Repo Man

Movie Information

Walk-In Theater will present Repo Man Friday, June 13, starting at dusk in the parking lot behind the Bledsoe Building in West Asheville. Sponsored by the merchants of the Bledsoe Building. Admission is free. And as usual, patrons are asked to leave pets and coolers at home, but to bring lawn chairs.
Score:

Genre: New Wave/Punk Sci-Fi Comedy
Director: Alex Cox (Sid and Nancy)
Starring: Harry Dean Stanton, Emilio Estevez, Tracey Walter, Olivia Barash, Susan Barnes
Rated: R

Back in 1984 when Alex Cox’s Repo Man was released, it was just about the coolest thing going. Of course, back in 1984, Alex Cox was a cool young filmmaker, Emilio Estevez was a cool young actor, and Harry Dean Stanton was just plain cool. Of those statements, the only one that is still completely valid is the last. Looked at today, Repo Man has lost a little of its luster. Most of the shock value is gone, and some of it feels like it’s trying too hard. The latter is excusable, because the film found itself faced with taking on the age of Reagan, new wave and punk rock, televangelists, aging hippies, Scientology (called “Dioretix” in the film), generic products, the new nihilism, the Weekly World News … you name it. That’s a heady combination. If it sometimes feels a little like warmed-over John Waters, it’s still a pretty audacious work. Any movie containing a Spanish version “Secret Agent Man” gets bonus points.

With its deliberately cheesy special effects and its meandering (but ultimately very connected) story line, Repo Man set out not merely to transgress on every imaginable topic, but to make fun of some of the very culture that spawned it. Sure, connecting space aliens, the government and evangelical Christianity was a wild poke at conservative values, but it’d be hard to say that the whole new wave and punk scene comes off much better. Perhaps the whole attitude is best summed up when Harry Dean Stanton is relieved to find out that Estevez isn’t a “commie,” because he doesn’t want any “commies” riding in his car. He thinks about it for a second and adds that he doesn’t want any Christians either. It’s that kind of movie.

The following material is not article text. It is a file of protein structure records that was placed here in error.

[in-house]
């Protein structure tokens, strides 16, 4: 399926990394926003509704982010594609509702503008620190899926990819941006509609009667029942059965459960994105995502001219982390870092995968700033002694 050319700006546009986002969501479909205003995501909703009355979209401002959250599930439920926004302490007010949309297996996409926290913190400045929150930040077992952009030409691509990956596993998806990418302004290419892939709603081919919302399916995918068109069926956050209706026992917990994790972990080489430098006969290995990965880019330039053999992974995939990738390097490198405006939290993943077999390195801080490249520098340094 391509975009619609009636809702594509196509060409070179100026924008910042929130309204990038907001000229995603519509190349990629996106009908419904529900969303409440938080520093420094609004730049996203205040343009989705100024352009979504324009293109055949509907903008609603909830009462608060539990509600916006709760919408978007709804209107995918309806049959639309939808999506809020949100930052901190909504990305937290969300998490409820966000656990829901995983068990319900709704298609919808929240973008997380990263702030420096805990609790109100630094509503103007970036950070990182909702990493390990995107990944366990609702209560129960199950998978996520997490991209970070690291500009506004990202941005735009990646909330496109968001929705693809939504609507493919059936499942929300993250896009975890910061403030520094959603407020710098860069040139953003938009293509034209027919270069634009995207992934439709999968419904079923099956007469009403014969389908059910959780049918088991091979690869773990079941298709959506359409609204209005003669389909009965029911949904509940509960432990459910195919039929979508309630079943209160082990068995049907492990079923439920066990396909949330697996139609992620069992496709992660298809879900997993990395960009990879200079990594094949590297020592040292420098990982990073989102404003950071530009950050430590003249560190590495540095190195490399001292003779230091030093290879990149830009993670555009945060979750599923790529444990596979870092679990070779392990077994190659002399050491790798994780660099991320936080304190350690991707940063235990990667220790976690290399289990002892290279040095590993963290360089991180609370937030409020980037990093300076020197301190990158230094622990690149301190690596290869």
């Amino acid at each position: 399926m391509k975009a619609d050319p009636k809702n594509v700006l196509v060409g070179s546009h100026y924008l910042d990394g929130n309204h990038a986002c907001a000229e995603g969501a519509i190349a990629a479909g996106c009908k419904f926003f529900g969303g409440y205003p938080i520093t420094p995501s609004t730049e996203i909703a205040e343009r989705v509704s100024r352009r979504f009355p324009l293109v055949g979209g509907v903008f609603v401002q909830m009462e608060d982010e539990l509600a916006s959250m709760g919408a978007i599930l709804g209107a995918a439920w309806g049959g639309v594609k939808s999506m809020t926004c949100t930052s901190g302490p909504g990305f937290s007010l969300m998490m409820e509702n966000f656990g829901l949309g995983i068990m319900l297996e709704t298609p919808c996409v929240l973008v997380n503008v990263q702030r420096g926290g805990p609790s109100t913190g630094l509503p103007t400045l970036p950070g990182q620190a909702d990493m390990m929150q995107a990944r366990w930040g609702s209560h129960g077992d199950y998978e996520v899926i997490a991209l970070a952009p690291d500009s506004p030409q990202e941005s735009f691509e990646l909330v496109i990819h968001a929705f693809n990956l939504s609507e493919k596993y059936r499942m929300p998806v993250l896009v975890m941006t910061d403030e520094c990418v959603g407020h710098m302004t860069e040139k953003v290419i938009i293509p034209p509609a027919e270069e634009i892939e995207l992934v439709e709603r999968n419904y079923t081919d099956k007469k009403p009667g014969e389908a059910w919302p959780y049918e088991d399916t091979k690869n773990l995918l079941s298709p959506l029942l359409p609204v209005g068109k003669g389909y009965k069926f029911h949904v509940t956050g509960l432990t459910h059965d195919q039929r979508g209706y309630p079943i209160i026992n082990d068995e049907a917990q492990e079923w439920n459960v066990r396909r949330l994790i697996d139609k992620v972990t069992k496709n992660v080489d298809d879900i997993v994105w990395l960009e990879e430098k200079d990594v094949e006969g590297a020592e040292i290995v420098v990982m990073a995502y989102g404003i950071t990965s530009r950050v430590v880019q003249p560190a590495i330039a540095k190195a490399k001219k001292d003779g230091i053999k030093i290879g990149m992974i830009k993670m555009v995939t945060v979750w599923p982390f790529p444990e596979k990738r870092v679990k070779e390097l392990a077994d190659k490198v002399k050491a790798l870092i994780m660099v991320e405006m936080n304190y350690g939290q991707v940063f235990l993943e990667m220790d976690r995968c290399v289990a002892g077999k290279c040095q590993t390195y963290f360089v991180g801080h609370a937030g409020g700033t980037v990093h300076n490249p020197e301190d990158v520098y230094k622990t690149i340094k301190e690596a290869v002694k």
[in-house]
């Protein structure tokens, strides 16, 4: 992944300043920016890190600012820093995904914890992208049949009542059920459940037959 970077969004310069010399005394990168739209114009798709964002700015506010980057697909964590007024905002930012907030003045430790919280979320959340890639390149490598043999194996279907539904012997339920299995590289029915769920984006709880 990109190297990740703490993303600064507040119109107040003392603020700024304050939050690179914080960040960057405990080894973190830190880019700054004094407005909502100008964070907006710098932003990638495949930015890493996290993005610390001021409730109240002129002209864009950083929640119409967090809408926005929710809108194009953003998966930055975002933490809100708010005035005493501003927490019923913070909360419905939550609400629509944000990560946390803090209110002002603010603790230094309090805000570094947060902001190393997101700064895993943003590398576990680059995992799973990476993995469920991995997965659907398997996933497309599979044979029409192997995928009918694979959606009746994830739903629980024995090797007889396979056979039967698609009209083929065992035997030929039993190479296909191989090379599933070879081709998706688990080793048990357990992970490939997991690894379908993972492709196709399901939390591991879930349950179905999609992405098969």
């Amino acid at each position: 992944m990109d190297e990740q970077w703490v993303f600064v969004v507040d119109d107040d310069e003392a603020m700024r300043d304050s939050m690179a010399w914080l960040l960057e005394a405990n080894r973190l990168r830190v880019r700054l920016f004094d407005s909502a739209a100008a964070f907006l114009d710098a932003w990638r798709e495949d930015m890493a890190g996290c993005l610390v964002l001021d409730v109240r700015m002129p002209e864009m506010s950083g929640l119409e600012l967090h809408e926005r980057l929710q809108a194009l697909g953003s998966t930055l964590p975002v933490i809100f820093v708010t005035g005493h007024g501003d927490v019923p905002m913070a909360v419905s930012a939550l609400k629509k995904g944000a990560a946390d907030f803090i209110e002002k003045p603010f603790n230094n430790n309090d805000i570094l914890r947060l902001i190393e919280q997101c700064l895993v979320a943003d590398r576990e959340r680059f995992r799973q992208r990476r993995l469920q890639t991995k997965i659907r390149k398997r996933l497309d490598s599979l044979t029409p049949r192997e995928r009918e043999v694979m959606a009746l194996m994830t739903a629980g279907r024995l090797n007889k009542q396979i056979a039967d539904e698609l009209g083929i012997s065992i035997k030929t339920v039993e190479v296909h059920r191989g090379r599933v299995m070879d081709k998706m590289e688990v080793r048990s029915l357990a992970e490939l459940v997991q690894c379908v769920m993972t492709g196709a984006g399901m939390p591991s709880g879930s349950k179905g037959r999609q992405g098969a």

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About Ken Hanke
Head film critic for Mountain Xpress since December 2000. Author of books "Ken Russell's Films," "Charlie Chan at the Movies," "A Critical Guide to Horror Film Series," "Tim Burton: An Unauthorized Biography of the Filmmaker."

3 thoughts on “Repo Man

  1. Feelin’ 7-Up! I’m feelin’ 7-Up!

    I haven’t seen this in ages, but I’ll bet that I still have at least half of the dialogue memorized.

  2. tatuaje

    Looked at today, Repo Man has lost a little of its luster. Most of the shock value is gone, and some of it feels like it’s trying too hard.

    Yep…just re-watched this a couple of weeks ago for the first time in years and that’s pretty much the conclusion I came to. But man, it sure was cool back in the day…

  3. Ezekiel

    Yeah, back then sushi was still new to most Americans. Now people routinely order sushi and don’t pay. ;-)

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